People looking for work right now are having a terrible time and it's been particularly brutal for last year's college graduating class. So how should you be looking for a job?

LinkedIn has had a resurgence in popularity for networking. People are now even using the site to host videos that show who they are on the site. While Facebook has harmed a lot of reputations, people seem to be getting it right with LinkedIn.

Nowadays people are trying all kind of outlandish things to attract employers. The Wall Street Journal reports one applicant delivered a resume by carrier pigeon to try to get attention. Another did YouTube a YouTube video about 5 reasons why a company should hire him!

But in general, the outlandish approach isn't your best bet, unless maybe you're talking about getting hired with an out-of-the-box kind of technology company.

Follow these tips to jumpstart your job search

When my daughter graduated and started looking for a job, she was talking about looking on websites and online job boards. I told her not to waste her time with that approach.

I believe there's a better way: Back in 1964, people found jobs through word of mouth, relying on friends, relatives, and work colleagues to help them network. We need to get back to that kind of thing, the same kind of approach people took 50 years ago.

A story in BusinessWeek  concurs.

"Technology has had a somewhat perverse effect on job-hunting. The barriers to applying for work have fallen sharply: Once a résumé is created, job seekers can submit hundreds of applications online with zero or minimal extra cost," the publication writes. "The problem is that companies have responded with crude filtering devices, so many of those résumés remain unread."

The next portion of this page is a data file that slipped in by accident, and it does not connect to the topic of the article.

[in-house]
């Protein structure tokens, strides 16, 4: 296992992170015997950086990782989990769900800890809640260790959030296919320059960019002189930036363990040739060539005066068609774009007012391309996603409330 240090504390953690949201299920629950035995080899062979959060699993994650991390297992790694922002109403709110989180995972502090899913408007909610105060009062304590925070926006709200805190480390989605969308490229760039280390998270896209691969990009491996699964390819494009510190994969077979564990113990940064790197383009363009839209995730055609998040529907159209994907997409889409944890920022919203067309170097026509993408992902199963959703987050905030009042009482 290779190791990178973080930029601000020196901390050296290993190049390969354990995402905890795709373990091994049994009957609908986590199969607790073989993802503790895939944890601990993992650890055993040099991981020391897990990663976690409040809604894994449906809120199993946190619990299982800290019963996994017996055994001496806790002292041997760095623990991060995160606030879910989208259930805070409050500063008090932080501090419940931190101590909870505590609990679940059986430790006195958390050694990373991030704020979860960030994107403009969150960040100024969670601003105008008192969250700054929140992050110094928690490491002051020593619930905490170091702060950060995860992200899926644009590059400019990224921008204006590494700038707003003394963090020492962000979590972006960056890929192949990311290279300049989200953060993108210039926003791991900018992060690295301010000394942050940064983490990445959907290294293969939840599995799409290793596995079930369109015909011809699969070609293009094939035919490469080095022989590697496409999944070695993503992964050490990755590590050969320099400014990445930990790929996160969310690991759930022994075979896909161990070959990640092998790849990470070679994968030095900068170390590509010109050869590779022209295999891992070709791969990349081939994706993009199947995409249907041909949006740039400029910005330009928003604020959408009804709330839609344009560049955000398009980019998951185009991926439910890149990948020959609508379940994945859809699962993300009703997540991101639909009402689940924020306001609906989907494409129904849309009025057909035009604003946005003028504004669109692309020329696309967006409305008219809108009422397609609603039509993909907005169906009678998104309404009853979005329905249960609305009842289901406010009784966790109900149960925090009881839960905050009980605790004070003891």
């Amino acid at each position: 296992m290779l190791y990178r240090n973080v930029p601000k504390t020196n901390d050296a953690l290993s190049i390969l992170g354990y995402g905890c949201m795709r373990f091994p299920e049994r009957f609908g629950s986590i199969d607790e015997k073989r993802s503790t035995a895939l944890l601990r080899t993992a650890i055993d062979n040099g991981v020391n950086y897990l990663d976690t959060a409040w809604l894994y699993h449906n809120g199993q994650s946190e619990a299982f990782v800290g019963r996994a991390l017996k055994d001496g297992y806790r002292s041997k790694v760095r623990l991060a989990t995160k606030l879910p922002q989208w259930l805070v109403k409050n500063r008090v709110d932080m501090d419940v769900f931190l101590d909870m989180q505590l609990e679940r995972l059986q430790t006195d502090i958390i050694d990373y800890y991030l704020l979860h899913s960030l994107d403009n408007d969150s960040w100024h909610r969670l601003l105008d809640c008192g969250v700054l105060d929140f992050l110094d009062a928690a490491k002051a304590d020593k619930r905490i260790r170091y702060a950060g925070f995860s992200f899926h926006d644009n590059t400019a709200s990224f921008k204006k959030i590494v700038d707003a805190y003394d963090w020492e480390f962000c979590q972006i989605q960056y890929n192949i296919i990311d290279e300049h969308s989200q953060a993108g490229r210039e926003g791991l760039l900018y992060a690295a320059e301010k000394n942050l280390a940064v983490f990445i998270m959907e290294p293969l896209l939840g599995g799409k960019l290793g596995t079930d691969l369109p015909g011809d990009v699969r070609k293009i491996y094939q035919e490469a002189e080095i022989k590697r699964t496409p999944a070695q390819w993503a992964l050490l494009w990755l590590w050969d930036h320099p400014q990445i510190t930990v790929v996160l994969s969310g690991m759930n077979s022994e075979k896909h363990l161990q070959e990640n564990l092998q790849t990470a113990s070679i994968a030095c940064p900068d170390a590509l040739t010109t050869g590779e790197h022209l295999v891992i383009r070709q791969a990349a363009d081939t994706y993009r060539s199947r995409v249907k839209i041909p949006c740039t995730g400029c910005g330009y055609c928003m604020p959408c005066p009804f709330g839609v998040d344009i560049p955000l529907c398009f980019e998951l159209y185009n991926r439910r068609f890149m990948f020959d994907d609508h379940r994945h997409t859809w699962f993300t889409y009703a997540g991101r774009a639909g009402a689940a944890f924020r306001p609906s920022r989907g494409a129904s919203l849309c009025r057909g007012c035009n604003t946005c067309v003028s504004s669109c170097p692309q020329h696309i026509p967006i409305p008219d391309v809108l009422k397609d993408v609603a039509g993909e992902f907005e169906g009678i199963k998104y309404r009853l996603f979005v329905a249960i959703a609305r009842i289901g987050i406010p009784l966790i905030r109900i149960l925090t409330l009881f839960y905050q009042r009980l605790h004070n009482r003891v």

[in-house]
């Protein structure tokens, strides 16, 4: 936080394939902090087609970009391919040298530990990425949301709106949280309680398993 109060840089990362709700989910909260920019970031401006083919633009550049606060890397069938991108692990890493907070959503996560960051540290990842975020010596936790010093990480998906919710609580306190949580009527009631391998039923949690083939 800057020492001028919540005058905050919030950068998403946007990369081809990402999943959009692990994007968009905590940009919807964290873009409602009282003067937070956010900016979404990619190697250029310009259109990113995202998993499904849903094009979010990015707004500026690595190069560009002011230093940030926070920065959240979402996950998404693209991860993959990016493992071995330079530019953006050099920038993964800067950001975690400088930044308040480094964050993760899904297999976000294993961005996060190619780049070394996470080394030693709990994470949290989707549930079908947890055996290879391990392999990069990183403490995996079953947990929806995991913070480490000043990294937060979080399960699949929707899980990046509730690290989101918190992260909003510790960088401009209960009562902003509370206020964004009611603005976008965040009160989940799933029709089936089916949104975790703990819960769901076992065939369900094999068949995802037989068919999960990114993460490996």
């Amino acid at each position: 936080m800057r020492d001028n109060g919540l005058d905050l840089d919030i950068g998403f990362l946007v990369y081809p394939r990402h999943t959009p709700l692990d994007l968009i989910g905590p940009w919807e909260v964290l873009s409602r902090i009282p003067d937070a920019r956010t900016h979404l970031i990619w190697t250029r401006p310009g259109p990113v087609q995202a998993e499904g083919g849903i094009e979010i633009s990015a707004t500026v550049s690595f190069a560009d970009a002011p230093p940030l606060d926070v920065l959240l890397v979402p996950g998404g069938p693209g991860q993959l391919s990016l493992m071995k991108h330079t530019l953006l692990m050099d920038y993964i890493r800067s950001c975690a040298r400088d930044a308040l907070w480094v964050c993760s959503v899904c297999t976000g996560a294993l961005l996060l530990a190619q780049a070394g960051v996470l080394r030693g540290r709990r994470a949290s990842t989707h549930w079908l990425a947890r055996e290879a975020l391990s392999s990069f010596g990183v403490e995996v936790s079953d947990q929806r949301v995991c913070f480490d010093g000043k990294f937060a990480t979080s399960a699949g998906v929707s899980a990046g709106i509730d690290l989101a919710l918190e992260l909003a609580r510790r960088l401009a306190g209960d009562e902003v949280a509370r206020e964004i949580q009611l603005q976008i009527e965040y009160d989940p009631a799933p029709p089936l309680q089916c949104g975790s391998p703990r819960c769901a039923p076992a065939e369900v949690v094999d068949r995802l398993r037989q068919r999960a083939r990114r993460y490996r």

The beauty of networking is that most jobs are filled by hirers who are likely to bring in someone they know or know of for an interview. A friend of friend, a colleague of colleague.

People think that networking is passé. No way. Today as the Great Recession marches on and as headline unemployment is still high, the reality is that getting in the door is what counts.

Nobody likes to be asked for a job, but everybody loves to give advice. So identify some key people in your industry who you can have a face-to-face meeting with and interview them for their career advice. Also, don't overlook the possibilities of doing internships.

In short, any method that gets you in front of people will work. Not trying to apply electronically to somebody who doesn't know you. Networking is core and key, every way you can think of it. That's how it gets done.

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Image of Clark Howard About the author: Clark Howard

Clark Howard is a consumer expert whose goal is to help you keep more of the money you make. His national radio show and website show you ways to put more money in your pocket, with advice you can trust. View More Articles

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